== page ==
As Cobley and Haeffner point out, the introduction of consumer digital cameras “vastly accelerated process whereby a photographer can now capture a digital image and dispatch it for publication via the internet.” This unquestionably changed the way people take and share images. A quick social media survey easily showcases just how shared amateur photography has become. This is in no small part due to the lack of analog constraints on digital cameras. As such, Cobley and Haeffner make some good points; however, in some instances their arguments are flawed.
For example, they assert digital photography has “led to the rise of ‘citizen journalism,’ the ‘digital amateur’ and further erosion of the authority of the professional photographer” (124). Yet, the proliferation of digital cameras has not made amateurs into professional photographers. The authors touch on the difference briefly, stating that “there is still a significant economic and status divide between amateur and professional, artisan and artist” (128). However, the real difference isn’t in the paycheque or the prestige; it’s in the ability to make effective use out of the technology for aesthetic and communicative purposes. Furthermore, while it can’t be denied that more moments in time are being captured, like with any matter of privacy/exposure, it can also encourage greater secrecy and result in a desensitization to the power of images.
Lastly, the article suggests that “in the past, the expense of getting films developed prevented domestic photographers from making numerous pictures in the search for an image that approached perfection for the purposes at hand” (130). While this may be true, the implied argument that waste somehow creates better photography is flawed. In many situations the limitation of a medium actually ensures a more rigorous attention to detail. In the instance of film photography, you couldn’t delete shots so you actually had to consider the final composition. In many ways it was a much more embodied and involved process. The ease of use and cheaper price only helps make better photographers if people are actually focussed on improving and not just using the freedoms of the technology as a crutch.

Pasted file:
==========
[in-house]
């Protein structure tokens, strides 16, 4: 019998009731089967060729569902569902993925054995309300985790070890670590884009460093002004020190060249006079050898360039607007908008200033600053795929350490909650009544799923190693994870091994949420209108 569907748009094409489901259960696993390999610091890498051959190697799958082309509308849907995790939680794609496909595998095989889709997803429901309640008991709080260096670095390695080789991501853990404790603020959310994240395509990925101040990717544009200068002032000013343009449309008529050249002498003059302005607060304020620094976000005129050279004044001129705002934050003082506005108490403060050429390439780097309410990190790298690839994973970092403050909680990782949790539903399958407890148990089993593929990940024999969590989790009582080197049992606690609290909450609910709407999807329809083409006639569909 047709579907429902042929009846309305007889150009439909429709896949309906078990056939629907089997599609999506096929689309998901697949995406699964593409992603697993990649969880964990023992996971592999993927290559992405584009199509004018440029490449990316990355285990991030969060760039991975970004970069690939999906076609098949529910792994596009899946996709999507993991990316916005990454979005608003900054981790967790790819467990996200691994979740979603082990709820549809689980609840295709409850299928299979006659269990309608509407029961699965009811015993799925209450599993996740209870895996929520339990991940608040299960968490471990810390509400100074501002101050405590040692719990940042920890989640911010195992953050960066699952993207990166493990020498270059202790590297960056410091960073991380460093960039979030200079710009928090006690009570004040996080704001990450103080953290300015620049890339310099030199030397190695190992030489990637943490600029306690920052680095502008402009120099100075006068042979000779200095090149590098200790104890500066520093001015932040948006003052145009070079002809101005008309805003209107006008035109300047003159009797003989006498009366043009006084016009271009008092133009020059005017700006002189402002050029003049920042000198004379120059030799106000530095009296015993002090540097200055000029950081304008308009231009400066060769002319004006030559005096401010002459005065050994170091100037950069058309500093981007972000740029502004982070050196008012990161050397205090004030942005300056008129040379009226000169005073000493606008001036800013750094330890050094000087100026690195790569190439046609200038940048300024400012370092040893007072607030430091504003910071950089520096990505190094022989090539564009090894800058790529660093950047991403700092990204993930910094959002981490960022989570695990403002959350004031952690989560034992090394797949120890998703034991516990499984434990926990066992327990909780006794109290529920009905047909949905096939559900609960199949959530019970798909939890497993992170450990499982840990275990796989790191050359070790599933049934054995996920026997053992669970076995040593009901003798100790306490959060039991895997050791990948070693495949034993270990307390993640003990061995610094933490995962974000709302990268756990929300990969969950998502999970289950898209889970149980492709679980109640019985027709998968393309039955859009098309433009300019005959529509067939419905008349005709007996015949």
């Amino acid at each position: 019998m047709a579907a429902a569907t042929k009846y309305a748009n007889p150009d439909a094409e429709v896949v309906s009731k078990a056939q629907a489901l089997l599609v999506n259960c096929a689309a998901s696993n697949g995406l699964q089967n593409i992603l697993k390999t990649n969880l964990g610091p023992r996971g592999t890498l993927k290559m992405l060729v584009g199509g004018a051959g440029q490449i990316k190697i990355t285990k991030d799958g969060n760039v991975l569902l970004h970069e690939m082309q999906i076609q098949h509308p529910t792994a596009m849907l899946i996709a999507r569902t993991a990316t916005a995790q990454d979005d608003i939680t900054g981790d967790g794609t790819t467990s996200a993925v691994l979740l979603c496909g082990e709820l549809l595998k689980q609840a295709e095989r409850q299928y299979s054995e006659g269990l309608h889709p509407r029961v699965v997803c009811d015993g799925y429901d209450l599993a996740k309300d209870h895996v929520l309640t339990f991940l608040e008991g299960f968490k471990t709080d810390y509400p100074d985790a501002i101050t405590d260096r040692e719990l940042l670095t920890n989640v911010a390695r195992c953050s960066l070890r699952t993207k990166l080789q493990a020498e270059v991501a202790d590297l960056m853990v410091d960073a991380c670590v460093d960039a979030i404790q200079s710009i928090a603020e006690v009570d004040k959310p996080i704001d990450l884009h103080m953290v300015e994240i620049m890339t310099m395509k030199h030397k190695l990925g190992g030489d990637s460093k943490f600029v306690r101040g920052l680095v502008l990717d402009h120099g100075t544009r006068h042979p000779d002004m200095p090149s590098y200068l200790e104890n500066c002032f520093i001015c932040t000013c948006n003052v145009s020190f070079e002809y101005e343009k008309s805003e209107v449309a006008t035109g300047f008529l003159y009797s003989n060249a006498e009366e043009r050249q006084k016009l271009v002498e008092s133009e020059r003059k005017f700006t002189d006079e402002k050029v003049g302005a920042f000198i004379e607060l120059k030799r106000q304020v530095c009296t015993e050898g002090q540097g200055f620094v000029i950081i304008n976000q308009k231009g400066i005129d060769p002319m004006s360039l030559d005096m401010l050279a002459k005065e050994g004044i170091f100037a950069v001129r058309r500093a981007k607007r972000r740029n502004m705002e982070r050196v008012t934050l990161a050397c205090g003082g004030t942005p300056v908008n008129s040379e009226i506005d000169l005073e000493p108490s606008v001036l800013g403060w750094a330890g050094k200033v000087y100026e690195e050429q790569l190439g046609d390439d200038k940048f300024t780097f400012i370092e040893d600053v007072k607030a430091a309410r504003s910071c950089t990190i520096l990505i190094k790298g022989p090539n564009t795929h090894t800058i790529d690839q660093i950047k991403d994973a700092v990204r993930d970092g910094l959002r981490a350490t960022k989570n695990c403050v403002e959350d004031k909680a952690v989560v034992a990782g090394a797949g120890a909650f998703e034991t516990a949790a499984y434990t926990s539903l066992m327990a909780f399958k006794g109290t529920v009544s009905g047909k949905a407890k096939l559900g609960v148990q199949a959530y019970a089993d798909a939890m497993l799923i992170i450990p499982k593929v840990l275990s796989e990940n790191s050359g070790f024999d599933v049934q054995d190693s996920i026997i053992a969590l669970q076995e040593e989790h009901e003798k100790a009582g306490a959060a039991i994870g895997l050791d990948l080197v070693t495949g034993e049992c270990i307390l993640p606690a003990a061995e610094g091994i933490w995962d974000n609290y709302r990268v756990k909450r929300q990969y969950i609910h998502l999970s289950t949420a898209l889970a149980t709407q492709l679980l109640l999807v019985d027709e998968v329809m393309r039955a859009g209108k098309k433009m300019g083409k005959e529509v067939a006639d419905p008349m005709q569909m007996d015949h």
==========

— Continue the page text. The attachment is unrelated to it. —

Ultimately, the possibilities of digital photography seem limitless, but some of the flawed notions of progress that more photos equal better photos or that digital photography increases self-reflexivity of photographic representation seems flawed because the exact same arguments can be made for the use of film.
Cobley Paul and Nick Haeffner. “Digital Cameras and Domestic Photography: Communication, Agency and Structure.” Visual Communication. May 2009. Vol. 8 No. 2. 123-146. Web. 6 Mar. 2013. (Link to Full Text)